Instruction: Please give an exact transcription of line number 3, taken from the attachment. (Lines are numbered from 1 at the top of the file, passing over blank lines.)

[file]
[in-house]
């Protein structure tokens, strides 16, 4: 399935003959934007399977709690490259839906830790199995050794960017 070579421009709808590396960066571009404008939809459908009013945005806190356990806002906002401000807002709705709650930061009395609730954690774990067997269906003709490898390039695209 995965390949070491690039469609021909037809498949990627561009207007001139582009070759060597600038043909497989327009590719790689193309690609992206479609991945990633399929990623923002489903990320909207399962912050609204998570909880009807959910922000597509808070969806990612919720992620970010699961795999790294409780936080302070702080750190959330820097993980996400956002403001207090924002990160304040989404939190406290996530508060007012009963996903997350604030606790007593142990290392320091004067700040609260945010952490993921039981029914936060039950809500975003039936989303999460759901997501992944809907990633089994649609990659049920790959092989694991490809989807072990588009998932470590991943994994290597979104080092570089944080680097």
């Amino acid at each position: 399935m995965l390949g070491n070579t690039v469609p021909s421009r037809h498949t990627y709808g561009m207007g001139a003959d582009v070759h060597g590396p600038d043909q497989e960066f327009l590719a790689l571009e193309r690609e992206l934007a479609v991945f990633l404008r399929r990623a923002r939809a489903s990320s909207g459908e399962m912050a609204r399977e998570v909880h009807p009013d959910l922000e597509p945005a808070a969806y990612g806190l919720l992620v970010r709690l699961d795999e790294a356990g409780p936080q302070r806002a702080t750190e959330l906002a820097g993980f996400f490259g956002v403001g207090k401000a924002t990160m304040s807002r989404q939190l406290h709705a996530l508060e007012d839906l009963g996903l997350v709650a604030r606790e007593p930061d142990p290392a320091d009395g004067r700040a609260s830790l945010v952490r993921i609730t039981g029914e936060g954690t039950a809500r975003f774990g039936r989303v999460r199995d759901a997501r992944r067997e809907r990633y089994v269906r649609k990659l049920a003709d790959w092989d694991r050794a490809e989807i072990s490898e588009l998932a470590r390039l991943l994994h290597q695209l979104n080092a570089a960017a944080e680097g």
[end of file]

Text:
């Amino acid at each position: 399935m995965l390949g070491n070579t690039v469609p021909s421009r037809h498949t990627y709808g561009m207007g001139a003959d582009v070759h060597g590396p600038d043909q497989e960066f327009l590719a790689l571009e193309r690609e992206l934007a479609v991945f990633l404008r399929r990623a923002r939809a489903s990320s909207g459908e399962m912050a609204r399977e998570v909880h009807p009013d959910l922000e597509p945005a808070a969806y990612g806190l919720l992620v970010r709690l699961d795999e790294a356990g409780p936080q302070r806002a702080t750190e959330l906002a820097g993980f996400f490259g956002v403001g207090k401000a924002t990160m304040s807002r989404q939190l406290h709705a996530l508060e007012d839906l009963g996903l997350v709650a604030r606790e007593p930061d142990p290392a320091d009395g004067r700040a609260s830790l945010v952490r993921i609730t039981g029914e936060g954690t039950a809500r975003f774990g039936r989303v999460r199995d759901a997501r992944r067997e809907r990633y089994v269906r649609k990659l049920a003709d790959w092989d694991r050794a490809e989807i072990s490898e588009l998932a470590r390039l991943l994994h290597q695209l979104n080092a570089a960017a944080e680097g």